MACC did not explain how it came to these conclusions. In November, Public Accounts Committee chief Hasan Arifin also denied any links of the funds to the 1MDB controversy.
“The RM2.6 billion transferred into Prime Minister Najib Abdul Razak’s personal account is not related to 1MDB. I must say that 1MDB and the RM2.6 billion are entirely different subjects,” he told a press conference in Parliament.
Asked how he came to this conclusion, Hasan said this was in the auditor-general’s interim report on 1MDB. However, this report has not been made public, despite intense clamour to do so.
AmBank’s RM53 million penalty
In November, AmBank (the local bank that was allegedly the recipient of the RM2.6 billion transfer) suddenly announced that it was paying a massive penalty of RM53.7 million to Bank Negara Malaysia.
Was this massive fine related to transgressions on the RM2.6 billion transfer as many have speculated?
AmBank said that Bank Negara’s penalty was for non-compliance with “certain regulations”. On top of the fine, AmBank is setting aside RM100 million over four years to improve its processes and governance.
According to AmBank, the penalty was related to Section 234 of the Financial Services Act 2013 and Section 245 of the Islamic Financial Services Act 2013 respectively. Each Section empowers Bank Negara to take action, including the power to impose monetary penalty, if it finds non-compliance with the respective Act and associated regulations.
At the time of writing, neither AmBank nor Bank Negara has provided details of these non-compliances. But if Bank Negara was kept in the dark about the transfer, and AmBank had failed to declare the transaction, there is a strong chance that the hefty fine was linked to the RM2.6 billion.
Legal implications of “donation”
If true, what are the implications of such a “donation”, especially on a sitting prime minister?
Section 23(1) of the MACC Act states: “Any officer of a public body who uses his office or position for any gratification, whether for himself, his relative or associate, commits an offence.”
Under the heading “Presumption in certain offences”, Section 50(1) of the same Act states: “Where in any proceedings against any person for an offence under Section 16, 17, 18, 20, 21, 22 or 23 it is proved that any gratification has been received or agreed to be received, accepted or agreed to be accepted, obtained or attempted to be obtained, solicited, given or agreed to be given, promised or offered, by or to the accused, the gratification shall be presumed to have been corruptly received or agreed to be received, accepted or agreed to be accepted, obtained or attempted to be obtained, solicited, given or agreed to be given, promised or offered as an inducement or a reward for or on account of the matters set out in the particulars of the offence unless the contrary is proved.”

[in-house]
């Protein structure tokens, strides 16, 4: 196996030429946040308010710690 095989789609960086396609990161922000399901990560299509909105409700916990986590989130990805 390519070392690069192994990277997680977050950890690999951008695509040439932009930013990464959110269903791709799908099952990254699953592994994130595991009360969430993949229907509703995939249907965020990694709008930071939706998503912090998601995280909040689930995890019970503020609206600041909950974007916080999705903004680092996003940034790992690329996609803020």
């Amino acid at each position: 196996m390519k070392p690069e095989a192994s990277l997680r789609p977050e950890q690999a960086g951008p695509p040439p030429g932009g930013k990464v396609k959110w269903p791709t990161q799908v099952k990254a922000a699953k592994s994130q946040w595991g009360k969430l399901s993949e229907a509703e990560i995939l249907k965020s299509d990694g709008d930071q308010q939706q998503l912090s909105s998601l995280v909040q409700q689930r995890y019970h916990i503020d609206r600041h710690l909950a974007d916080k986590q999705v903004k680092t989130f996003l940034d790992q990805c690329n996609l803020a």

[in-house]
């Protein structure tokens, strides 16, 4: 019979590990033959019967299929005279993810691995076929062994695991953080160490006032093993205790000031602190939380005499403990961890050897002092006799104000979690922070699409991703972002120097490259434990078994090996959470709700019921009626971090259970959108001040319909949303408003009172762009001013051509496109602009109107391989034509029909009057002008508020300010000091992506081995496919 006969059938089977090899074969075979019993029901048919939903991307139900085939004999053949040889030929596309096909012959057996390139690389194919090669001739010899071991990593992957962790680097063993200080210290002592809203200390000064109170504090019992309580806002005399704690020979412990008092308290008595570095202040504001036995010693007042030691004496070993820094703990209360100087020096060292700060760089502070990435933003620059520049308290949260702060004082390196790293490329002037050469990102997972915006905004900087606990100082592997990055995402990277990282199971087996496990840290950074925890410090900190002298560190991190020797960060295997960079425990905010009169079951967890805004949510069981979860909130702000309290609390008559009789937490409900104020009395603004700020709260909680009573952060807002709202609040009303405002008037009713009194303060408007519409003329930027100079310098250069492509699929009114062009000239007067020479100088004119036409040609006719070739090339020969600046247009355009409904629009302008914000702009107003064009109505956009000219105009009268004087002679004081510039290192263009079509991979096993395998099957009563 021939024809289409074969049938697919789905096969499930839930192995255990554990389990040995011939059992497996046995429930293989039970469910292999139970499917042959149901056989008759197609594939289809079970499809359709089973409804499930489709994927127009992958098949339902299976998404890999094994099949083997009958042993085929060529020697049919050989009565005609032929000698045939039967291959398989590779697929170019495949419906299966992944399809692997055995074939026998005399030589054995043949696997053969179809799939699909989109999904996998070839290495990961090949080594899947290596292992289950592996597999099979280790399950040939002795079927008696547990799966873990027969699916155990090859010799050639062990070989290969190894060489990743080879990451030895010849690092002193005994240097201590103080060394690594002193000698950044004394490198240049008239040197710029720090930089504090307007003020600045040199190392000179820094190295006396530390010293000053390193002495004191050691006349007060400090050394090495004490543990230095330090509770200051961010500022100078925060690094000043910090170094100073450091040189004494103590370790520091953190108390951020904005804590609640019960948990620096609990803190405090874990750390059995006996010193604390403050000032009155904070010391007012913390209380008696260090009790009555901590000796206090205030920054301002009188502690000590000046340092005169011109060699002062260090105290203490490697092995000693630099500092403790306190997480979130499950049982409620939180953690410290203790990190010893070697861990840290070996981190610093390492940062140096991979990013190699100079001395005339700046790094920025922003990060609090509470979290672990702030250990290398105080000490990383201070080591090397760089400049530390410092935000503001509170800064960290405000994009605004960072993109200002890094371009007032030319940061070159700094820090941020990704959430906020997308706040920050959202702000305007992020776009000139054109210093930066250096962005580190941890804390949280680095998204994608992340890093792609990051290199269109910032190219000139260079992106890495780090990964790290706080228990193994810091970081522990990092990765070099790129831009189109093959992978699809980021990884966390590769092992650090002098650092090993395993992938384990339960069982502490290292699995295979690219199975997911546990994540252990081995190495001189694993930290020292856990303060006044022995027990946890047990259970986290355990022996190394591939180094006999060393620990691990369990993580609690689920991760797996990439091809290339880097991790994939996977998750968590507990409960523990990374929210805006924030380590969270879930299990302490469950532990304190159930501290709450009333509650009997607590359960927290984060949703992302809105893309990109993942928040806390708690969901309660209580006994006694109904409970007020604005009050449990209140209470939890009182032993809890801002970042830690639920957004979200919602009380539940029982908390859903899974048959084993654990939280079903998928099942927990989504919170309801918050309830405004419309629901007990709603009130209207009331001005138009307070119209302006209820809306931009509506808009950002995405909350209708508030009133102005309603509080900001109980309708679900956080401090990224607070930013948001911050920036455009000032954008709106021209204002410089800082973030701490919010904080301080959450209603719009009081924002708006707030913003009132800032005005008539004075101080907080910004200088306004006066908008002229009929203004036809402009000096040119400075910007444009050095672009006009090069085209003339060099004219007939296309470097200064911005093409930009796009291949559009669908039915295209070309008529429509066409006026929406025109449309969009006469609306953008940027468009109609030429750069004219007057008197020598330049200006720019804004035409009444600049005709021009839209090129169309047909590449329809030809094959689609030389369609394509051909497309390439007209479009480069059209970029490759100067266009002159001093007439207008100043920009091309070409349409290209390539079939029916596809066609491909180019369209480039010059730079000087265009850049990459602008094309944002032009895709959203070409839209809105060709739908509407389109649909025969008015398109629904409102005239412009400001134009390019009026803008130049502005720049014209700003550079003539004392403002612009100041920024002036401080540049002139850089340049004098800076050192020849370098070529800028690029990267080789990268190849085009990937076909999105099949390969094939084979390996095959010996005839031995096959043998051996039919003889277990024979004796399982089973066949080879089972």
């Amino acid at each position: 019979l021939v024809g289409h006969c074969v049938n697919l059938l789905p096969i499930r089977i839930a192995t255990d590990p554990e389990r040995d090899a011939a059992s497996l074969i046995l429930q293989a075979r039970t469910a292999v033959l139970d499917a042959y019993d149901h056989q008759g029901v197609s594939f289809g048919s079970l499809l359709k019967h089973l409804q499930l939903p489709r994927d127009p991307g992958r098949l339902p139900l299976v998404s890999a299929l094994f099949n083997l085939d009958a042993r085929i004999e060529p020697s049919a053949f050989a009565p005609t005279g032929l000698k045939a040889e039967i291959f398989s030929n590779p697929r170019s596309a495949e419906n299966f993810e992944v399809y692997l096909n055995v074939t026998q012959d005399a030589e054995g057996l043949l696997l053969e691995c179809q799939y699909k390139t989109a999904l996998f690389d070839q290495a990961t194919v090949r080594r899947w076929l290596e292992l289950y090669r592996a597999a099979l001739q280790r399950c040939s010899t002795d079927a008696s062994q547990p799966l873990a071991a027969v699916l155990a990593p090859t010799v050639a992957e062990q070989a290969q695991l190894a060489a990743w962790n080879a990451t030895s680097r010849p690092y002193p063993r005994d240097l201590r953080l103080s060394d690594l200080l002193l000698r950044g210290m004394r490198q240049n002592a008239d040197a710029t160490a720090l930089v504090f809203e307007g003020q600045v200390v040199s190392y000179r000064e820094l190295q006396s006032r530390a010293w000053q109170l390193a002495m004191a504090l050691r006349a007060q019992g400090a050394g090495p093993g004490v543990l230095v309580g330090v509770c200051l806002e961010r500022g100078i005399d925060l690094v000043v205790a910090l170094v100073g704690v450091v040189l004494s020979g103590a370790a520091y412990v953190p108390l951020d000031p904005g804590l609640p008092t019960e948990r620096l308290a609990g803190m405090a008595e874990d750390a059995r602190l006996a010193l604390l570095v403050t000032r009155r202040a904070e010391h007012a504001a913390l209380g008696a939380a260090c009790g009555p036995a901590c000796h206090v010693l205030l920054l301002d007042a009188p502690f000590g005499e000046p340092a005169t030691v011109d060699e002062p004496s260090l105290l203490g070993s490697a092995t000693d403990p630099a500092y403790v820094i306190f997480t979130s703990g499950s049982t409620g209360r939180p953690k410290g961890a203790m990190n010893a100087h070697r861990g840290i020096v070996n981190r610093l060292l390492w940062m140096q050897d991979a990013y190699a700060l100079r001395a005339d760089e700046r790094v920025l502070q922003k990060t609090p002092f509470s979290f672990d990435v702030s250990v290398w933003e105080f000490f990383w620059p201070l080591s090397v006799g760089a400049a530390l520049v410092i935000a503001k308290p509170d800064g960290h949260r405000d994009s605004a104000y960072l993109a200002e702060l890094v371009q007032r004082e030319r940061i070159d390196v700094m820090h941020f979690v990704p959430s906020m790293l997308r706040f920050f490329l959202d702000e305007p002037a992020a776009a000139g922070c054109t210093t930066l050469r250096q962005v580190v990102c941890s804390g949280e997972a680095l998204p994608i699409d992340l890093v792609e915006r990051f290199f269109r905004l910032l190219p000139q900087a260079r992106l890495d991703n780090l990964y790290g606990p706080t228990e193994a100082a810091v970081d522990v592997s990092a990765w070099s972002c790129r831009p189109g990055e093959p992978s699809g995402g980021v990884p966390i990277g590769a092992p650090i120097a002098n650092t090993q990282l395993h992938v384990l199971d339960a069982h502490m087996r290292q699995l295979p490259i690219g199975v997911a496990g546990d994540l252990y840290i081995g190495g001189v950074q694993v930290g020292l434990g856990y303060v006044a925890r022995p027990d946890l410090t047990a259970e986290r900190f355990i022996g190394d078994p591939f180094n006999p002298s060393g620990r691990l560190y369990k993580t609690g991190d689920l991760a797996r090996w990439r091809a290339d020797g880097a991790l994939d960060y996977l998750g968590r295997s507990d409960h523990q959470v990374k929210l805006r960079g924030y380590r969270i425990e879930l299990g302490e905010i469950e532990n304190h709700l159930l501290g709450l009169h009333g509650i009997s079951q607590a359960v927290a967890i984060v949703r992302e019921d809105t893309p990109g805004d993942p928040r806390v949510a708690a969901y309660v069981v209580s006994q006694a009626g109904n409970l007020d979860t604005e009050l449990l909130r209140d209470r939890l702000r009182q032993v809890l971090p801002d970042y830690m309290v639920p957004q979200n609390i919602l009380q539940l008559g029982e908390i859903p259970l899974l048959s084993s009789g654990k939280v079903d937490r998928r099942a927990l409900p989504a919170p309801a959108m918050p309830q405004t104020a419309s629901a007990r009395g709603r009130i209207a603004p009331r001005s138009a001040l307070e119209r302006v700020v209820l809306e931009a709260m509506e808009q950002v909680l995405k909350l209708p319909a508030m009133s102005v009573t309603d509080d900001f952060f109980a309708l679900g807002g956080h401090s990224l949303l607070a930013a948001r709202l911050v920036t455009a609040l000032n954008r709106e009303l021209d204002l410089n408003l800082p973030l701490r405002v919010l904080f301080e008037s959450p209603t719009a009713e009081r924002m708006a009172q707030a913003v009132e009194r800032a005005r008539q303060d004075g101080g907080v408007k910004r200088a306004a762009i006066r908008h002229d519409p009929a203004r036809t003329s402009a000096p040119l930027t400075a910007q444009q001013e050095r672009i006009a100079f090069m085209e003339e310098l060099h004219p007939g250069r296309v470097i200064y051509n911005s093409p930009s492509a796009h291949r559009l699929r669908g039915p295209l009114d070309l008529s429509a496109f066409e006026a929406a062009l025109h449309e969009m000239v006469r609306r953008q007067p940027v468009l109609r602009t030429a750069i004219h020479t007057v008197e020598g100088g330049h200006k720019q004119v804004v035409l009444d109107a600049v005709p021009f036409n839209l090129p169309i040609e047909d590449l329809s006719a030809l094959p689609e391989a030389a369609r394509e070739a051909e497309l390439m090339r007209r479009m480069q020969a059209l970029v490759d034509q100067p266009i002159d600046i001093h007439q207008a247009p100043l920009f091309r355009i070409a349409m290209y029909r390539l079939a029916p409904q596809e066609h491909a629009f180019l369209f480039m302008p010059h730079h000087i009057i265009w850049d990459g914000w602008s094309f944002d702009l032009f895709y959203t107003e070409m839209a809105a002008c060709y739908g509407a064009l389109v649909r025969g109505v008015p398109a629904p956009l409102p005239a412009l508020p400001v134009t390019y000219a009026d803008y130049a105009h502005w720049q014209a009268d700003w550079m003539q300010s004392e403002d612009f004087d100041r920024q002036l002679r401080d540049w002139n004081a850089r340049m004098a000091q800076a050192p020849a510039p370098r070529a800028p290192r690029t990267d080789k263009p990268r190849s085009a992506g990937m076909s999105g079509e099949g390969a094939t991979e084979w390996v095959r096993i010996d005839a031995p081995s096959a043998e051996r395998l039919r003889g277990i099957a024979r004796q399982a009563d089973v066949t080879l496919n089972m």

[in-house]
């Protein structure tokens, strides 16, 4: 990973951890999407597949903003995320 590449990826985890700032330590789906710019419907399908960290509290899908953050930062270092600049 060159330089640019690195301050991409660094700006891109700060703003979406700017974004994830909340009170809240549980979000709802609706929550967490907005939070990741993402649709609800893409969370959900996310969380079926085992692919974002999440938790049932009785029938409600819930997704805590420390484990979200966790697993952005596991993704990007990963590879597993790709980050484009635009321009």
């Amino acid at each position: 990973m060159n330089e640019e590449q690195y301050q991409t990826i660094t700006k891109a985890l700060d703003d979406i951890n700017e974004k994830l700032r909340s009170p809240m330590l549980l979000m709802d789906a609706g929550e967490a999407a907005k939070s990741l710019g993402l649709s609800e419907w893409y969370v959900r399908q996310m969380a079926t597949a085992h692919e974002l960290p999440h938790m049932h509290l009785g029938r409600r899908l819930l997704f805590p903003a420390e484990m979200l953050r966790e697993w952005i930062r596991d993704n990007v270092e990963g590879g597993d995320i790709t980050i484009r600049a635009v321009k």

In other words, any payment made to a public official is assumed to be a gratification unless proven otherwise.
Najib has to prove that the RM2.6 billion is not a gratification. The MACC Act seems to indicate that even if that RM2.6 billion was a donation, there may still be grounds for prosecution.
The penalty for an offence under Section 23 is “imprisonment for a term not exceeding twenty years and a fine of not less than five times the gratification”. In this case, the penalty for the undisclosed RM2.6 billion donation may amount to a staggering RM13 billion.
GE13 could be invalid
There are other political implications if the RM2.6 billion was used for the general election, as some leaders from Najib’s ruling political party Umno have claimed. The maximum that could be spent per candidate for any general election is only RM200,000 for a member of parliament and RM100,000 for a state assemblyman.
There are grounds for claims that the Election Offences Act may have been violated.
The worst case scenario is that if the RM2.6 billion was used entirely for elections, the whole of General Elections 2013 may be invalidated. If this is the case, it would have deep political ramifications on Najib’s grip on power.